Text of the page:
10222017Headline:

Students applaud textbook affordability act

Compiled from staff reports

 

It’s no secret that the cost of a higher education is skyrocketing, but one often overlooked cost is that of college textbooks. The College Board recommends students budget $1200 a year for textbooks and supplies – and while that may not seem like a lot versus other expenses – textbook prices can be as high as 40 percent of tuition for a community college students, and are high enough that 65 percent of all students have skipped buying or renting the some of textbooks they need.

 
On October 8, Senators Durbin, Franken, King and Congressmen Hinojosa and Polis introduced new legislation to help tackle the rising cost of college textbooks. The bill, titled “The Affordable College Textbook Act” would create a competitive grant program supporting the expansion of open textbooks – an innovative alternative to traditional publishing methods that could save students thousands of dollars.

 
“For students and families that are already struggling to afford a college education, it’s not justan expensive textbook anymore – it’s a serious barrier. One thing is clear: the traditional publishing market isn’t delivering the materials students need at prices they can afford,” said Ethan Senack, Higher Education Advocate at U.S. PIRG.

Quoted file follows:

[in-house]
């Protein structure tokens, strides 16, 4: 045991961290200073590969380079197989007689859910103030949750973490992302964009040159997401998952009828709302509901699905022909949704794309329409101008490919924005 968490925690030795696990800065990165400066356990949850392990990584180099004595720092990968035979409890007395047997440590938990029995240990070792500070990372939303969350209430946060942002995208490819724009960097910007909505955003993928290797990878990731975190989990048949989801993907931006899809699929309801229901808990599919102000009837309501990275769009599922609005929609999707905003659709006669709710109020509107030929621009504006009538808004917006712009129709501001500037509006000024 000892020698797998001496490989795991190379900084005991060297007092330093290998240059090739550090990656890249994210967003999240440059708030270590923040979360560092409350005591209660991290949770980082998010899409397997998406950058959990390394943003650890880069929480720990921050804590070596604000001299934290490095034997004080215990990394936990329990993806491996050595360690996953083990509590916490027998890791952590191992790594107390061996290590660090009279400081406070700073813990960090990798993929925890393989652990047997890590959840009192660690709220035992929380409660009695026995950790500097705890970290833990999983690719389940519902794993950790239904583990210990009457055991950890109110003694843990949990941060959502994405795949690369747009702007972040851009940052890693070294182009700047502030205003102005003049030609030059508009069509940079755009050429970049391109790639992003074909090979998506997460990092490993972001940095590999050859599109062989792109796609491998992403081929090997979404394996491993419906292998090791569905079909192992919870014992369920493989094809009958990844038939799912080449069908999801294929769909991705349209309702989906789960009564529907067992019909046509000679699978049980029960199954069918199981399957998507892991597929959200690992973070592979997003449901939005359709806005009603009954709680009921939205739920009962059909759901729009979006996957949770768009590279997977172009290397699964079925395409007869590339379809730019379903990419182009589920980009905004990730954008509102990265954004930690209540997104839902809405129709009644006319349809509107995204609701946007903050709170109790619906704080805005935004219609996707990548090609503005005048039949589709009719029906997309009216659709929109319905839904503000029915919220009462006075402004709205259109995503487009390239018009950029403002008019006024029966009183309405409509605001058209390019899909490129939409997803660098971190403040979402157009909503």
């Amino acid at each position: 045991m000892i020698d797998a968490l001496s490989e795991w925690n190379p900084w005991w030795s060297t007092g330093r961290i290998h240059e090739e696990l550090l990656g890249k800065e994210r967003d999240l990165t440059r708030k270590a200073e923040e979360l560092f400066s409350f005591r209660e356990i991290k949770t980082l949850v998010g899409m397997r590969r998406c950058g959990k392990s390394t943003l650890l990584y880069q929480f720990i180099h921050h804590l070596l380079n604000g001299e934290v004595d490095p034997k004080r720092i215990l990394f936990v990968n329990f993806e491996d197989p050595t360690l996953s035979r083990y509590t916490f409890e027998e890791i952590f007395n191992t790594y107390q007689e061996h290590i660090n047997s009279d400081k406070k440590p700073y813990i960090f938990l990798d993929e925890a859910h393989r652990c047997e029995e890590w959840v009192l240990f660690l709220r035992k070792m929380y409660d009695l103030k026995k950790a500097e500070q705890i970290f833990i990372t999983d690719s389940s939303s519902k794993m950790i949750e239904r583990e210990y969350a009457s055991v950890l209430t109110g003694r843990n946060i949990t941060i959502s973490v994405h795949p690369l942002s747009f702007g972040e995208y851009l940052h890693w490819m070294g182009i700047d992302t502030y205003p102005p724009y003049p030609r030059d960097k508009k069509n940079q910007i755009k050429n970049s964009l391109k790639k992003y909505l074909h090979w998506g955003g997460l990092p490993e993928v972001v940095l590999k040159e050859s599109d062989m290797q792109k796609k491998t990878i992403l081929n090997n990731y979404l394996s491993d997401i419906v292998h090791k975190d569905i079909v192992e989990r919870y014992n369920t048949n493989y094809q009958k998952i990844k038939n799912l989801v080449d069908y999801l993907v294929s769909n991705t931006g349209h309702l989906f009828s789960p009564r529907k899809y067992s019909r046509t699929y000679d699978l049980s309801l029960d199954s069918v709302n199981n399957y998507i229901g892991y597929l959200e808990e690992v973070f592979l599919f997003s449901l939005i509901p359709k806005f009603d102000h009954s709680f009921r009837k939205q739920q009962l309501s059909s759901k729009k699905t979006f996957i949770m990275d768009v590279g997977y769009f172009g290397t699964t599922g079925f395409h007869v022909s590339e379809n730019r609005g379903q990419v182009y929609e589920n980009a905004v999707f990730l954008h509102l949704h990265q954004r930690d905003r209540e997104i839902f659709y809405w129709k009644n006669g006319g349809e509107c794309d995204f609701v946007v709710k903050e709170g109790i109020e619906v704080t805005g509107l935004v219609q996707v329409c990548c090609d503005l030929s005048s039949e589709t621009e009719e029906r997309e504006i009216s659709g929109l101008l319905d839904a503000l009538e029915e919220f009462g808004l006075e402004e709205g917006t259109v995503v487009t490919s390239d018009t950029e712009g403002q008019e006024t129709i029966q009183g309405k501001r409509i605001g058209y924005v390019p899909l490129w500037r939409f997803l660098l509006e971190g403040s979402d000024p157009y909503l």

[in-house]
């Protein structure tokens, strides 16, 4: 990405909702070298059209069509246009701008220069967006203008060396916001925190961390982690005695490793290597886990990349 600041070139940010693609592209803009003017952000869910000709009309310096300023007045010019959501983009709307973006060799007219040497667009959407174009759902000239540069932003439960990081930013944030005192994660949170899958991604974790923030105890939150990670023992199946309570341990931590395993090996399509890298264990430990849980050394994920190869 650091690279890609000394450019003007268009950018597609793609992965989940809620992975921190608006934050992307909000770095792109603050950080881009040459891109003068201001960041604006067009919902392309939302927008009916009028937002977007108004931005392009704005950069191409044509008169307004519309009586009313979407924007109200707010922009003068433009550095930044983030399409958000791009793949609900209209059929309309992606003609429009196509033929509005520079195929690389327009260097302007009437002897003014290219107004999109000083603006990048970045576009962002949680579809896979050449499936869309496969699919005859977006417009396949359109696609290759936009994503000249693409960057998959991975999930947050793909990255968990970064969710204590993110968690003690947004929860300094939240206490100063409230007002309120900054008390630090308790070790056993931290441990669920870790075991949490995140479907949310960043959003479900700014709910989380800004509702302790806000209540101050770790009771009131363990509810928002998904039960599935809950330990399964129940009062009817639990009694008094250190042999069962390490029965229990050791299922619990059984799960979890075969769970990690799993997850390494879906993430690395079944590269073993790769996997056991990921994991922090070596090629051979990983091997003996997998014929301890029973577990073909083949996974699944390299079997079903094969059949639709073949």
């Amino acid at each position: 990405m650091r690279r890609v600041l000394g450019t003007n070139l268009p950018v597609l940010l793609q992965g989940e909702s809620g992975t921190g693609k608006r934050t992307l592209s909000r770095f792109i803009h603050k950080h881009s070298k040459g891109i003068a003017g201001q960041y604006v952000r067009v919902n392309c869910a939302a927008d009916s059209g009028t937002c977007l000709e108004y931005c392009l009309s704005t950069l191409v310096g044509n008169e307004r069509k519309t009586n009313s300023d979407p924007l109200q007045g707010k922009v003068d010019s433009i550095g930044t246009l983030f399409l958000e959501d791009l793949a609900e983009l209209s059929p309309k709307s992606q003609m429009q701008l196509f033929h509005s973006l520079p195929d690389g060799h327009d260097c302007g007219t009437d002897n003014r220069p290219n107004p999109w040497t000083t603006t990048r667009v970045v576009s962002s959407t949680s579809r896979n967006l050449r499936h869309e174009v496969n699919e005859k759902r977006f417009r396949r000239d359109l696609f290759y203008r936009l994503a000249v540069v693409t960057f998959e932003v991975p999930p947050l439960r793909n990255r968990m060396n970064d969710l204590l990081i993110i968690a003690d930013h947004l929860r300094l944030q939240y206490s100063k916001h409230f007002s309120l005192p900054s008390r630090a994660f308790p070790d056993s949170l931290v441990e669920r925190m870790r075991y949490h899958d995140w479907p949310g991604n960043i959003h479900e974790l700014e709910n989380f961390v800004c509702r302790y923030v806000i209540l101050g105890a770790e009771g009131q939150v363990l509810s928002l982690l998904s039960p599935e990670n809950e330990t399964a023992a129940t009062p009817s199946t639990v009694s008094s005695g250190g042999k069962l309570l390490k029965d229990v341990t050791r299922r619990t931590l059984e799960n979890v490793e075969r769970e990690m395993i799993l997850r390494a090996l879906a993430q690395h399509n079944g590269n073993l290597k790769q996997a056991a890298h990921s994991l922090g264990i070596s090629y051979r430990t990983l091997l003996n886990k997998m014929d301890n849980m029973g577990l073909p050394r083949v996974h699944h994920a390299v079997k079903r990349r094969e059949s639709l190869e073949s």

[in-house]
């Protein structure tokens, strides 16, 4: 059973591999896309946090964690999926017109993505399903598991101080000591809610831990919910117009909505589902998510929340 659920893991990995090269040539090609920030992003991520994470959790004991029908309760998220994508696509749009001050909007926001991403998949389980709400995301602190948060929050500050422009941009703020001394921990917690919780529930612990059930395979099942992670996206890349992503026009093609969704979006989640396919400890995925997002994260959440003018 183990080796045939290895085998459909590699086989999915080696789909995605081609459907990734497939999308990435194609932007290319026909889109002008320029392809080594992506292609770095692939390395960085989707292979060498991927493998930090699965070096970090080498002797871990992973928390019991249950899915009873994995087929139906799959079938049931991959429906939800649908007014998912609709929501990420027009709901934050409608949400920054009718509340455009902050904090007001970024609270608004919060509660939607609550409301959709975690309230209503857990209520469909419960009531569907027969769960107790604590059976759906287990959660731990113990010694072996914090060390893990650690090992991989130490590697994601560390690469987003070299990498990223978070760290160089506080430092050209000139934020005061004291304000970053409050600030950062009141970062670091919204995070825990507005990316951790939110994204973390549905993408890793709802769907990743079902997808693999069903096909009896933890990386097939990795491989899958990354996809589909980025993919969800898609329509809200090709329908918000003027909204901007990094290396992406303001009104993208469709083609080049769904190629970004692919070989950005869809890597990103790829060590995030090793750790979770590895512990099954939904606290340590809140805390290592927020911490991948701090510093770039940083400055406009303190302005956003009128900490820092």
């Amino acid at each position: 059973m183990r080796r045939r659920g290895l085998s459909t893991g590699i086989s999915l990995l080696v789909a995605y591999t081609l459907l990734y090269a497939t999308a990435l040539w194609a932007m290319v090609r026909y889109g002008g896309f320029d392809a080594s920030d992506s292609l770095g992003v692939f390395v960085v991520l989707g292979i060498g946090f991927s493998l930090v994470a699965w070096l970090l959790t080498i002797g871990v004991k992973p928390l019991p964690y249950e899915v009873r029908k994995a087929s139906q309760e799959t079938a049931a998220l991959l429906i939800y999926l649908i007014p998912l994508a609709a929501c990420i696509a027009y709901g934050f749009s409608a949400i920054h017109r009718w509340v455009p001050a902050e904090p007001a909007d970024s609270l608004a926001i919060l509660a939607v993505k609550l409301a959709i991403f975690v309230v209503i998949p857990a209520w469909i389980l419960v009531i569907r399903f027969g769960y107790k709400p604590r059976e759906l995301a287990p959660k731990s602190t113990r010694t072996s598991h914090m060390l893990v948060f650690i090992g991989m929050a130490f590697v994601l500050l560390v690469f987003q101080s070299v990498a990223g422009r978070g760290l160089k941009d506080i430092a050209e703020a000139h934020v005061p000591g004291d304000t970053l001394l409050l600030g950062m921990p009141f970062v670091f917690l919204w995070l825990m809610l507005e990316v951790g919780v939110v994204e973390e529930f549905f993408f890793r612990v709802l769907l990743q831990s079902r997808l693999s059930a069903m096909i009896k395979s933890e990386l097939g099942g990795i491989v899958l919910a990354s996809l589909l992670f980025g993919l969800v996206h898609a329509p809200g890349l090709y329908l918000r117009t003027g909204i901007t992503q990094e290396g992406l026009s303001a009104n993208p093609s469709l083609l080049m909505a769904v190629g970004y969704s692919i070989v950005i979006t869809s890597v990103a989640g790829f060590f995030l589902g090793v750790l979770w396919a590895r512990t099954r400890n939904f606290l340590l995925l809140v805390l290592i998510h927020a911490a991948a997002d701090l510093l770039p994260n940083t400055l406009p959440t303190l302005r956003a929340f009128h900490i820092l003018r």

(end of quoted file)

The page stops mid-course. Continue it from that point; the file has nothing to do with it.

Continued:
Other lawmakers commented on the issue:“In the ongoing nationwide debate about the rising cost of college, one of the most basic and direct costs to students is often overlooked: textbooks,” Senator Dick Durbin (IL) said. “In 2012, faculty at the University of Illinois Urbana-Champaign created an open textbook using federal funds that was published electronically for free use. At least a dozen schools throughout the country have contacted the University of Illinois about the text or are using it today. The book was also used in a Massive Open Online Course on Coursera that has been sampled by at least 60,000 students.

 
The Affordable College Textbook Act can replicate and build on the successes we’ve already seen in Illinois. I hope college faculty throughout the country will explore the opportunities that exist today to use open source materials in their courses to save students money and I hope my colleagues in Congress will support this legislation to provide federal support to that effort.”

 
“During my time in the Senate, I’ve held numerous college affordability roundtables all across Minnesota,” said Senator Al Franken (MN), a member of the Senate Education Committee. “And the reality is that our college students are taking on more debt than ever while also working more and more hours to stay afloat. When it comes to paying for college, one thing that’s often overlooked is the rising cost of textbooks and supplies. By expanding access to free online textbooks, our bill would help address this problem and allow students and families to keep more of their hard-earned money.”

 

 

What Next?

Recent Articles